How Much of Netflix’s Bad Trip Is Scripted? The Answer Is Surprising

How Much of Netflix's Bad Trip Is Scripted? The Answer Is Surprising

If you can’t go on a road trip yourself right now, then the next best thing you can do is watch Netflix’s new hidden-camera comedy flick, Bad Trip. Starring Eric André, Lil Rel Howery, and Tiffany Haddish, Bad Trip follows two friends on a prank-filled road trip to New York, and though it’s undeniably hilarious, it’s unclear how much of the movie is scripted and how much is actually real. But just like Borat, Bad Grandpa, and other unscripted comedy prank films, the pranks and the reactions are all very real — so real, in fact, that Howery feared for his life at one point and almost quit the movie.

During an interview with USA Today, André discussed that scene where Chris and Bud pretend they’re bound together by a Chinese finger trap — but of course, it’s not their fingers that are stuck. The two men go to an Atlanta barbershop looking for a pair of scissors, and an unamused barber ends up pulling out a knife on the actors. That whole scene? Completely real. “Part of my brain was like, ‘Wow, I could die right now,'” André recounted. “Another part of my brain goes, ‘This is going to be great footage.’ I felt the movie needed a couple of death-defying scenes to give it real stakes. To make it feel raw and intense.” According to André, his costar was more than a little freaked by the whole incident. “He walked from the movie,” André continued. “We had to seduce him back.”

Though the knife-brandishing barber presented a real threat, director Kitao Sakurai took precautions to make the filming process as risk-free as possible. “It’s such a stressful process because it’s the real world,” Sakurai told USA Today. “The benefits of doing something like this are also the dangers of it. Things are unpredictable. You’re working in a crowd with people that don’t even know they’re on camera. Really anything can happen.” To lessen the threat, Sakurai put together a team headed by ex-law enforcement officials to vet potential prank victims, and they had a stunt coordinator on set who previously worked on Jackass and Punk’d. André also had a safe word (“popcorn”), which he unfortunately forgot at one point during a heated bar altercation. Luckily, his security team eventually figured out he was in trouble.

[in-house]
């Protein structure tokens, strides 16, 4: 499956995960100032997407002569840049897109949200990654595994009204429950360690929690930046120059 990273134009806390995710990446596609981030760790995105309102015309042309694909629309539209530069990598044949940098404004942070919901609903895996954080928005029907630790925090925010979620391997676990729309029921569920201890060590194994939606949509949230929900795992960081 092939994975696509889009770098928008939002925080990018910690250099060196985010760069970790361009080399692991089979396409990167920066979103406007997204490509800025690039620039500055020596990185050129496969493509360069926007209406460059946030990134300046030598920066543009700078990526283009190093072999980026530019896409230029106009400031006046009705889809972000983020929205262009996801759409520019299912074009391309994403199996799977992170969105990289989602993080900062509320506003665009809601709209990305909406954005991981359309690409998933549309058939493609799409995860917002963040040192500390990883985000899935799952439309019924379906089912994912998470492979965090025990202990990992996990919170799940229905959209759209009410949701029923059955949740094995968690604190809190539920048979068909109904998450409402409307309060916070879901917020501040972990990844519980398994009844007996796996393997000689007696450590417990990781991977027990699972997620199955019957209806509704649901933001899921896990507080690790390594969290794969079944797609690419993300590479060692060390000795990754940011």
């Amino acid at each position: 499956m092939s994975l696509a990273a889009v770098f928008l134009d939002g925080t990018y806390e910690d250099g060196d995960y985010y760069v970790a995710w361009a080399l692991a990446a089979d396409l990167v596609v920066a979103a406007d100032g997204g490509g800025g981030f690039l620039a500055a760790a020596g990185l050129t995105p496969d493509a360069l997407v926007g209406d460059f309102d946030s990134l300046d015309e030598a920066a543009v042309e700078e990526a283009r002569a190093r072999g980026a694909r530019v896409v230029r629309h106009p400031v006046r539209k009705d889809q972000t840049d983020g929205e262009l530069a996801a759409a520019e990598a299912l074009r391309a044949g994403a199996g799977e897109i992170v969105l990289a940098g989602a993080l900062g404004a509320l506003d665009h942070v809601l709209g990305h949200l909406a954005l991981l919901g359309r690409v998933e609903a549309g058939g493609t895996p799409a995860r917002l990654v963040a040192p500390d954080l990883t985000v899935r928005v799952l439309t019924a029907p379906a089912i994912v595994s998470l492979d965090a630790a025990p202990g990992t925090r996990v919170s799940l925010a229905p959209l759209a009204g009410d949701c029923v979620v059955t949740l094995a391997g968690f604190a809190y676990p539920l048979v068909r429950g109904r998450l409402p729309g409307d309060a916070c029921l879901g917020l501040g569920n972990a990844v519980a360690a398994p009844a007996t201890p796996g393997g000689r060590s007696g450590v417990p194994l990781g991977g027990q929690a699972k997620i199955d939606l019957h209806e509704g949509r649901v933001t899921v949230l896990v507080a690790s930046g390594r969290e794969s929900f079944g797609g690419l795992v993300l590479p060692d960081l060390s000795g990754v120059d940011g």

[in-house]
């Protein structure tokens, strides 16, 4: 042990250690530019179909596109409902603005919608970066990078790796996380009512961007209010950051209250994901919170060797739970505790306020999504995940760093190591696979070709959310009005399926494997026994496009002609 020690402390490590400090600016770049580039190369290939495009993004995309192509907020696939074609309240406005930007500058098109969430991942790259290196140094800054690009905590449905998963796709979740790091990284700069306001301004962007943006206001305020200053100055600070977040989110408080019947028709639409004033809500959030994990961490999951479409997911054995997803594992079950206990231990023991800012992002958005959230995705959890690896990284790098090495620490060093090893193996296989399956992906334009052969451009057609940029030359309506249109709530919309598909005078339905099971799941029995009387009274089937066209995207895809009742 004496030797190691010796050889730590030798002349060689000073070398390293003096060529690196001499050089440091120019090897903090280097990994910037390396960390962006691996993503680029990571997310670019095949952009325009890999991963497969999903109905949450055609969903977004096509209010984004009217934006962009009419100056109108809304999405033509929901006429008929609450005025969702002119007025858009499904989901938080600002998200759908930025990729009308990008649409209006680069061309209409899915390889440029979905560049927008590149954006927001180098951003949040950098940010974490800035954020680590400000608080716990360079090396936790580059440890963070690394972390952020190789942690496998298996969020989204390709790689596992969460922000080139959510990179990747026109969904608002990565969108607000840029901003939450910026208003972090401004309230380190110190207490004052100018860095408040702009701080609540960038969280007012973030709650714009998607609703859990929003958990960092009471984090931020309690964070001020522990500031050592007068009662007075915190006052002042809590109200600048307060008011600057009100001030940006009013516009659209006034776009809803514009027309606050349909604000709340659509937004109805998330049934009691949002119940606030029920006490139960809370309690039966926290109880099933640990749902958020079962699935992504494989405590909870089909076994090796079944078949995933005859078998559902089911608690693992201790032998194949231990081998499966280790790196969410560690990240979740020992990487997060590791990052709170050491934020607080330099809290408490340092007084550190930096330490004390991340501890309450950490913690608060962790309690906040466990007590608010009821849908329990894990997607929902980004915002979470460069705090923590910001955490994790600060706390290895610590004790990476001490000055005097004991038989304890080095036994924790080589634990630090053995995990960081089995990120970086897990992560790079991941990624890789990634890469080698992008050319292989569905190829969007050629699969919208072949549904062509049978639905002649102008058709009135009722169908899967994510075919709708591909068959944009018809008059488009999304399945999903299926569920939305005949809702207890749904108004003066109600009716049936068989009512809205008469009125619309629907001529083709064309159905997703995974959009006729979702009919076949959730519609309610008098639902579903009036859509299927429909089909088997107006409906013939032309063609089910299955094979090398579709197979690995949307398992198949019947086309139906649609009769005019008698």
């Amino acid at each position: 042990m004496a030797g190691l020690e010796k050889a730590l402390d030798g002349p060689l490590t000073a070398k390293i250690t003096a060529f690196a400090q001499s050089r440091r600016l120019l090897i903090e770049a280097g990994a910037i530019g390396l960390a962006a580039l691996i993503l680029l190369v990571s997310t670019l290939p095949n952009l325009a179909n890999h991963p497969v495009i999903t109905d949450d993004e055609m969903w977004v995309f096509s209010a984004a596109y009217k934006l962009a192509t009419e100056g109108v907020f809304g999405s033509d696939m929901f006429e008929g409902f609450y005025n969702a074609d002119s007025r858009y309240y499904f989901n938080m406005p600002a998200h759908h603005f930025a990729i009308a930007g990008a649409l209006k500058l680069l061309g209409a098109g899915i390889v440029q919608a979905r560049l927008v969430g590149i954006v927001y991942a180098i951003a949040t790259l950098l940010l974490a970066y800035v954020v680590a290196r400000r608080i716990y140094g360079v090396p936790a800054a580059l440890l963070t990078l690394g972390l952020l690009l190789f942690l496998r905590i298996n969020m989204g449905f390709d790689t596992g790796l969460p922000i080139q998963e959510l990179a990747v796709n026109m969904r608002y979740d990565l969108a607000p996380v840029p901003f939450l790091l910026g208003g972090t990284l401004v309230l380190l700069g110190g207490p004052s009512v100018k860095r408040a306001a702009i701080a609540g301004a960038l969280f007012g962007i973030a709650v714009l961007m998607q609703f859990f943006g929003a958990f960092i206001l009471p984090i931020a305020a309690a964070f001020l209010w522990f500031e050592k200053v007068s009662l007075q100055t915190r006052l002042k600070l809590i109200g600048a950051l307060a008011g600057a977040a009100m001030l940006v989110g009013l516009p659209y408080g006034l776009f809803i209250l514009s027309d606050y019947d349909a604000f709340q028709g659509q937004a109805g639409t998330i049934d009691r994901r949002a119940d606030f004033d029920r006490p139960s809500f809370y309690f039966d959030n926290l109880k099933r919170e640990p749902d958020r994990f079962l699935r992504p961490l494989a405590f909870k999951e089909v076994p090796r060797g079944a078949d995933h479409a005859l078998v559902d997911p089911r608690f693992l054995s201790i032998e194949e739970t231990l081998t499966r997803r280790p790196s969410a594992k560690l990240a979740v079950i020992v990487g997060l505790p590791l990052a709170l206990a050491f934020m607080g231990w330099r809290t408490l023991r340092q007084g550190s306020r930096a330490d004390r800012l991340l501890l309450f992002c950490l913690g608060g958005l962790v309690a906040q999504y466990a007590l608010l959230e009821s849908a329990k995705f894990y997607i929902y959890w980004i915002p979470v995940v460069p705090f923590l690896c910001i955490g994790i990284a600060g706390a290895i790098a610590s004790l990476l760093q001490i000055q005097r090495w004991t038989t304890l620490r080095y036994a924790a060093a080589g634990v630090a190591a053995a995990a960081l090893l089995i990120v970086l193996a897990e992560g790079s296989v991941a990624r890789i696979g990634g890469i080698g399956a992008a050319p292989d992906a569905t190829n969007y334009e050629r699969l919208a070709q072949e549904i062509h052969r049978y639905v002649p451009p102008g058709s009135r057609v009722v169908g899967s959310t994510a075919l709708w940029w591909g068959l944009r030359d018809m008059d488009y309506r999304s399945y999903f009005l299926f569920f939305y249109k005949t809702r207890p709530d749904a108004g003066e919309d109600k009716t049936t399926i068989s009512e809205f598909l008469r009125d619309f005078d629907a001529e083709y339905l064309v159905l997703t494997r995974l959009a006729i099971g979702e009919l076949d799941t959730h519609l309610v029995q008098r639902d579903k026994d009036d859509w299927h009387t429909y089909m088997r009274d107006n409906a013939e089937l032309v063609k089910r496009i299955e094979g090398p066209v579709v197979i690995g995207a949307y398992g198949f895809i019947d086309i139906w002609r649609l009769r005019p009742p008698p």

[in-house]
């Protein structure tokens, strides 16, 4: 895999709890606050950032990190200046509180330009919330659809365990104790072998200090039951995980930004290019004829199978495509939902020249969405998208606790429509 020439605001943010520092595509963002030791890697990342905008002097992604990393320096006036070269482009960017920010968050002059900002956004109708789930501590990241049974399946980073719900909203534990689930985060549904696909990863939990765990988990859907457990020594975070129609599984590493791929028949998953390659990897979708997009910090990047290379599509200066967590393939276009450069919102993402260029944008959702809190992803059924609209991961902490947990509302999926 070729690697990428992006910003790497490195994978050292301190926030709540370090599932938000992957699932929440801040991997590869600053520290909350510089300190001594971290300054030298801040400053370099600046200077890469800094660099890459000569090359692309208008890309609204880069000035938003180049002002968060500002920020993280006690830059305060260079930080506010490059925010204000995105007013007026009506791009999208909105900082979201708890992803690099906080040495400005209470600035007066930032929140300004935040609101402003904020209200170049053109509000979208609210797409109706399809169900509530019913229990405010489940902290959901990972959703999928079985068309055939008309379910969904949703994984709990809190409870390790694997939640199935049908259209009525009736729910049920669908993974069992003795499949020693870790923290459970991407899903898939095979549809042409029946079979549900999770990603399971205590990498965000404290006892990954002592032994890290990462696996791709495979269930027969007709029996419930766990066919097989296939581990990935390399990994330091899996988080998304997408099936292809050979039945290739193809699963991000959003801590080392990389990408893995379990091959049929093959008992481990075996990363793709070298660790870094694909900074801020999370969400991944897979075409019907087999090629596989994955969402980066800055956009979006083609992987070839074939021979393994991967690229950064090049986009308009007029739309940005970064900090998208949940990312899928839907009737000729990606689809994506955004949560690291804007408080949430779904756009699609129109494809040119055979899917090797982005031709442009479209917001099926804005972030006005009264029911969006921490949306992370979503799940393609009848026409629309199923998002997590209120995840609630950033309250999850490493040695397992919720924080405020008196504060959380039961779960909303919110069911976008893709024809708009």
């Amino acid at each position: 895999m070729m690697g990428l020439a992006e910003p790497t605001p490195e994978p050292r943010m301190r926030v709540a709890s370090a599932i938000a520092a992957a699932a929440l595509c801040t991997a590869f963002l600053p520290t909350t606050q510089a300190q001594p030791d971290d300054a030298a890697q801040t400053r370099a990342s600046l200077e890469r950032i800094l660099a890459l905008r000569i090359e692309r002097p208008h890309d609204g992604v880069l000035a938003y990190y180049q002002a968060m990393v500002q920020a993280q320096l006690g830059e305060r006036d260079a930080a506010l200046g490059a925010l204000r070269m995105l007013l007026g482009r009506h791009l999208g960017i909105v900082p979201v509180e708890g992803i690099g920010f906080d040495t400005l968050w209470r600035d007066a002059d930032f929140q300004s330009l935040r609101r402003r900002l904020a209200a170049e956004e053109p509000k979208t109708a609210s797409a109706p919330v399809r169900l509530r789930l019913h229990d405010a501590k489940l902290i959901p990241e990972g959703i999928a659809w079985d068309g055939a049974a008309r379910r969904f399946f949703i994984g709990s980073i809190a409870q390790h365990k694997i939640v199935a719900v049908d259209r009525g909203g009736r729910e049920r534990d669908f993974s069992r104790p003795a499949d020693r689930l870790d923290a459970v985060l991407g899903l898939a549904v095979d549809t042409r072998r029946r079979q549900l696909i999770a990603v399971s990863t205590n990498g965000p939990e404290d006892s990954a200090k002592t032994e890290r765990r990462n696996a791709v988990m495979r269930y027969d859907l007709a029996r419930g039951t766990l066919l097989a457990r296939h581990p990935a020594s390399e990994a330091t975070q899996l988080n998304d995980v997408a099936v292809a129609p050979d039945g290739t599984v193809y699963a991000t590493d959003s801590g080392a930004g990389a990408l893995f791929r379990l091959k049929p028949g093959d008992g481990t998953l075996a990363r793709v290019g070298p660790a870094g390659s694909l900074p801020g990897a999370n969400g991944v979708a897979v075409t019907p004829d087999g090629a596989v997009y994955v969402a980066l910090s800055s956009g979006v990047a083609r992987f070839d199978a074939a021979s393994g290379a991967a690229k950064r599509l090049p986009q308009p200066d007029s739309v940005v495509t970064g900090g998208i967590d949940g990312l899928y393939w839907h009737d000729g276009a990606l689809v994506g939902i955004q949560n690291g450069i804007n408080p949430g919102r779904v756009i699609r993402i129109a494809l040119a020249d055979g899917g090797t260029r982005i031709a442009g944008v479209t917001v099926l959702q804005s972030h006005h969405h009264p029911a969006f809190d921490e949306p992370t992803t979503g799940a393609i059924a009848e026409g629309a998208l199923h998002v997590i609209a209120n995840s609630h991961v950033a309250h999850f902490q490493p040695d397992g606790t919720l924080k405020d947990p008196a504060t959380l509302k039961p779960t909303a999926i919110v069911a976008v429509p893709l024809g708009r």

The pranks are real, the threats are real, and all those reactions you see from other people are just as real. As André explained to Decider, “Our whole thing is that there’s not a single fake reaction in the movie. We never had people pretend they were in shock or anything. We had like an ethos about it. Because even if there’s one fake reaction in the movie, it jeopardizes all the rest of them . . . We go to these great lengths because we want every single reaction to be authentic. You feel the authenticity and the reactions.”

Lydia Livingston

Lydia is the newest member of the Genesis Brand family and has fit into the culture seamlessly. After graduating college, three years ago, Lydia made the transition to west coast life after her early years in NYC. She's an avid tennis player, animal rights activist and aspiring vegan chef.

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